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Modern Organic, Stone Ground Olive Oil

When we started planning out the Tablas Creek vineyard, we decided to line the roads within the vineyard with olive trees.  Olives are traditional in the Rhone, and they have the added advantage that they aren't much work, won't grow so big they'd shade the grapes, and don't share any pests with grapevines.  The trees grew beautifully, and in about ten years we started getting an olive crop. 

This posed a bit of a problem. 

As we'd chosen the olive trees primarily for their looks, we hadn't really thought through what we'd do with the olives once the trees started producing.  You can't leave the olives on the tree, because they rot and attract pests, but we did not have the capacity to press them here (wine presses are woefully unsuited to breaking down olive pits).  The first few years we just cured the olives that we harvested, though our harvest soon overwhelmed our needs for cured olives.

In 2004, we got our first harvest in sufficient quantities to press, and took them to a local olive oil producer to press.  They did it for a year, and then (very nicely) asked us to find somewhere better set up to handle small custom-crush lots.  Keeping lots separate is difficult, and machines that are designed to process dozens of tons of olives waste a lot of time and effort on half-ton lots.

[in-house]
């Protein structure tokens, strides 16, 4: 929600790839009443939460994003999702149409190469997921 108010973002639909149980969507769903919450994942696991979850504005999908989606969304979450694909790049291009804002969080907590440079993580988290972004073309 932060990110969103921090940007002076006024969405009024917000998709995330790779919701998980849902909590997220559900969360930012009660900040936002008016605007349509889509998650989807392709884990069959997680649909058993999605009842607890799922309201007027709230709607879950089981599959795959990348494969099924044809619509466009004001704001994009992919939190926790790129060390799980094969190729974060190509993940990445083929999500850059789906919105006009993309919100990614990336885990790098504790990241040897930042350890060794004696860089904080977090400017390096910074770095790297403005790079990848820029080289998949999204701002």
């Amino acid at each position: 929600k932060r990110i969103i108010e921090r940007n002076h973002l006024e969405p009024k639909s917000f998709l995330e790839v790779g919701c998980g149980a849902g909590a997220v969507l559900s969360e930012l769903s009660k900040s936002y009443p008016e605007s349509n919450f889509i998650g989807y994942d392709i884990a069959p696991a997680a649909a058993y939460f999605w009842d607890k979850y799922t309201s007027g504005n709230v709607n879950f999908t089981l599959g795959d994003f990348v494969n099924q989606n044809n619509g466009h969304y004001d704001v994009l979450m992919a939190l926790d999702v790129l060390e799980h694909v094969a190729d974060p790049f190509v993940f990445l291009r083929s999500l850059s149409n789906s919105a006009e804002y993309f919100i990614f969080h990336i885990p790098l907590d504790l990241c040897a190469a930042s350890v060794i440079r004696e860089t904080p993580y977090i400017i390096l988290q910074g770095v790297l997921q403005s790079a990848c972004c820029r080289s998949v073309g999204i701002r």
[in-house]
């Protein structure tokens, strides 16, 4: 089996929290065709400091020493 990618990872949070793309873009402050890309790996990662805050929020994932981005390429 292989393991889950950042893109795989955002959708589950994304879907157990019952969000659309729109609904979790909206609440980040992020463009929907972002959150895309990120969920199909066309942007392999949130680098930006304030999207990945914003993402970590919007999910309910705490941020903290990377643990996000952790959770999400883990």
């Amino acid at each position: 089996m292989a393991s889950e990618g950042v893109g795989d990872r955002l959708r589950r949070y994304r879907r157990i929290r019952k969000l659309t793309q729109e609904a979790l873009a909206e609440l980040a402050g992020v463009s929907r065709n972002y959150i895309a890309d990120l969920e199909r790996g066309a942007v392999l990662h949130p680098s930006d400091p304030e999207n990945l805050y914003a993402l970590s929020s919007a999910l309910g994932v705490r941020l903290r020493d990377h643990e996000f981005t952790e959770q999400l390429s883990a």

Roman_olive_press_by_David_Shankbone So, for the last three years, we've been taking our olives down to Figueroa Farms in Santa Ynez, which has done a very nice job for us.  But, the modern processing equipment is a far cry from the pastoral ideal of the stone-ground press (like the one at right, which is a detail from a photo I found on Wikipedia of a Roman press; the photographer is David Shankbone).

Modern olive presses use crushing blades and centrifuges to crush the olives and separate the oil from the water and the solid materials (pomace).  The process is noisy, industrial, and very far from our ideal of minimal processing, much more so to my mind than a modern bladder press is from an old-fashioned wooden basket press for wine.  Plus, we've wanted to be able to label our olive oil as organic, and in order to label a food product as organic it needs to be processed in an organic-certified facility.

Enter Pietra Santa Winery. Pietra Santa, located in Hollister (not far from Calera) is an artisan producer of olive oil as well as wine, and their facility is certified organic.  Even more exciting, they use stone grinding wheels to crush the olives into pomace.

Olive_press Of course, technology of stone grinding has advanced from the Roman press (above) which would have been turned by oxen.  The press is powered by electricity rather than bovines, and the pomace, once it has been crushed, is still separated by a centrifuge rather than by being pressed between fiber discs (to remove the solids) and then decanted (to separate the oil from the water). 

In December, our winemaker Neil Collins brought the olives from the 2008 harvest up to Pietra Santa for pressing.  His photos follow the path of the fruit as it becomes oil.  First, the olives are sorted and moved by conveyor belt up to where they will be washed:


Then, the olives are washed vigorously in water:


Next, the olives are crushed under the stone wheels:


The liquids (oil on top, water below) are separated:


And the oil streams out of the centrifuge:


And into the carboy:


The end result will be Tablas Creek extra virgin olive oil, for the first time certified organic in 2008, and available exclusively in the Tablas Creek tasting room!